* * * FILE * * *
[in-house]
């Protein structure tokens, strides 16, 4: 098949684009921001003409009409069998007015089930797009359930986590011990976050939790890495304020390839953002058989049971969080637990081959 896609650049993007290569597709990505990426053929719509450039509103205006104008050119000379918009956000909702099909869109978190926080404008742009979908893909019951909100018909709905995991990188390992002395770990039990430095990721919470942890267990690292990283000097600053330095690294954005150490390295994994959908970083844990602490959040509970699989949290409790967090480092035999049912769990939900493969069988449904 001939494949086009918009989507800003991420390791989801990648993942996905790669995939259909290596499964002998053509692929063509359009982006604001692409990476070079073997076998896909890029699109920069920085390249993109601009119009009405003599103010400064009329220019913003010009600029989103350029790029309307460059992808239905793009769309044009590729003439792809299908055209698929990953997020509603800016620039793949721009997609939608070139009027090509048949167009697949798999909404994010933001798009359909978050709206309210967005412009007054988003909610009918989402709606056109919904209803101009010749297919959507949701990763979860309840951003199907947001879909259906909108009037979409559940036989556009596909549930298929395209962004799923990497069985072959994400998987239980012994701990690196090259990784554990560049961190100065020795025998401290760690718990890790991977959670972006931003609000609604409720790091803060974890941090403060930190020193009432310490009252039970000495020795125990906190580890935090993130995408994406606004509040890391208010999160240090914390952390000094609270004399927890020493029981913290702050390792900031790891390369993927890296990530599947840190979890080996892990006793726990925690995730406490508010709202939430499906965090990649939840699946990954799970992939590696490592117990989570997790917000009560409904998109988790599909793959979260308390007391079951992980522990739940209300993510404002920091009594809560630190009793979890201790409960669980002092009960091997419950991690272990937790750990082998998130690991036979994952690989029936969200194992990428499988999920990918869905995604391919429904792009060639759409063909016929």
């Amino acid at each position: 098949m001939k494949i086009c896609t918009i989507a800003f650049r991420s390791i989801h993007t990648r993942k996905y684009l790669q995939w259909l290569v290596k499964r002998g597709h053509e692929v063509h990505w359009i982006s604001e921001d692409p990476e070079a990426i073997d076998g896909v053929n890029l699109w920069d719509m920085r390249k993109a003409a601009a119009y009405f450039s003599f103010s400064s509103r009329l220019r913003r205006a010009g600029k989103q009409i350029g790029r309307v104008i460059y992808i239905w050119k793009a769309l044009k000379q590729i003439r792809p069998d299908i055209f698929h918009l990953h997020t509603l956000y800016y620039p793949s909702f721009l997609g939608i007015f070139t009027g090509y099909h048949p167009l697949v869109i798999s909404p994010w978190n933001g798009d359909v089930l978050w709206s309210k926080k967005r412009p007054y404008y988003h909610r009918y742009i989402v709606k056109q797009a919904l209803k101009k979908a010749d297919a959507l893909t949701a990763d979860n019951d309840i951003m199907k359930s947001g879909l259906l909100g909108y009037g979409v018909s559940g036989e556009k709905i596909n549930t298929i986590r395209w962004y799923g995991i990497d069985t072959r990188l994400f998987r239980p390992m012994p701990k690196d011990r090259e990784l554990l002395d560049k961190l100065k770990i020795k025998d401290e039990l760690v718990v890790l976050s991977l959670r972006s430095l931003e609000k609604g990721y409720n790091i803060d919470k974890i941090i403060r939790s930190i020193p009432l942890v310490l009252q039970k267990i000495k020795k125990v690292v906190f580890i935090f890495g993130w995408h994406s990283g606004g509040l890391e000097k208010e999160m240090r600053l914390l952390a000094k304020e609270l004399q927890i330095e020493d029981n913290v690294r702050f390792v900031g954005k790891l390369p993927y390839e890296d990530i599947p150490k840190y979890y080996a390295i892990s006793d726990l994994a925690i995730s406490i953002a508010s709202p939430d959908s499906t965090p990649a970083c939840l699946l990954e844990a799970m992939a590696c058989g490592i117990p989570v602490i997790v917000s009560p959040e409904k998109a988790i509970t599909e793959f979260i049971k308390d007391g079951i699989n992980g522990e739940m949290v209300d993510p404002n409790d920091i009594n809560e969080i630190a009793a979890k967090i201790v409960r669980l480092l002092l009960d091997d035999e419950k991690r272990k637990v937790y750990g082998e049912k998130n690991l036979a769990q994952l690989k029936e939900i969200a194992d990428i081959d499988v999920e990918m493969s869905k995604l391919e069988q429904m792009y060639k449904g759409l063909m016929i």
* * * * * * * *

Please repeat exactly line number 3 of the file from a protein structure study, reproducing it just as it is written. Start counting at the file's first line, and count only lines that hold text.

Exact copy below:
């Amino acid at each position: 098949m001939k494949i086009c896609t918009i989507a800003f650049r991420s390791i989801h993007t990648r993942k996905y684009l790669q995939w259909l290569v290596k499964r002998g597709h053509e692929v063509h990505w359009i982006s604001e921001d692409p990476e070079a990426i073997d076998g896909v053929n890029l699109w920069d719509m920085r390249k993109a003409a601009a119009y009405f450039s003599f103010s400064s509103r009329l220019r913003r205006a010009g600029k989103q009409i350029g790029r309307v104008i460059y992808i239905w050119k793009a769309l044009k000379q590729i003439r792809p069998d299908i055209f698929h918009l990953h997020t509603l956000y800016y620039p793949s909702f721009l997609g939608i007015f070139t009027g090509y099909h048949p167009l697949v869109i798999s909404p994010w978190n933001g798009d359909v089930l978050w709206s309210k926080k967005r412009p007054y404008y988003h909610r009918y742009i989402v709606k056109q797009a919904l209803k101009k979908a010749d297919a959507l893909t949701a990763d979860n019951d309840i951003m199907k359930s947001g879909l259906l909100g909108y009037g979409v018909s559940g036989e556009k709905i596909n549930t298929i986590r395209w962004y799923g995991i990497d069985t072959r990188l994400f998987r239980p390992m012994p701990k690196d011990r090259e990784l554990l002395d560049k961190l100065k770990i020795k025998d401290e039990l760690v718990v890790l976050s991977l959670r972006s430095l931003e609000k609604g990721y409720n790091i803060d919470k974890i941090i403060r939790s930190i020193p009432l942890v310490l009252q039970k267990i000495k020795k125990v690292v906190f580890i935090f890495g993130w995408h994406s990283g606004g509040l890391e000097k208010e999160m240090r600053l914390l952390a000094k304020e609270l004399q927890i330095e020493d029981n913290v690294r702050f390792v900031g954005k790891l390369p993927y390839e890296d990530i599947p150490k840190y979890y080996a390295i892990s006793d726990l994994a925690i995730s406490i953002a508010s709202p939430d959908s499906t965090p990649a970083c939840l699946l990954e844990a799970m992939a590696c058989g490592i117990p989570v602490i997790v917000s009560p959040e409904k998109a988790i509970t599909e793959f979260i049971k308390d007391g079951i699989n992980g522990e739940m949290v209300d993510p404002n409790d920091i009594n809560e969080i630190a009793a979890k967090i201790v409960r669980l480092l002092l009960d091997d035999e419950k991690r272990k637990v937790y750990g082998e049912k998130n690991l036979a769990q994952l690989k029936e939900i969200a194992d990428i081959d499988v999920e990918m493969s869905k995604l391919e069988q429904m792009y060639k449904g759409l063909m016929i």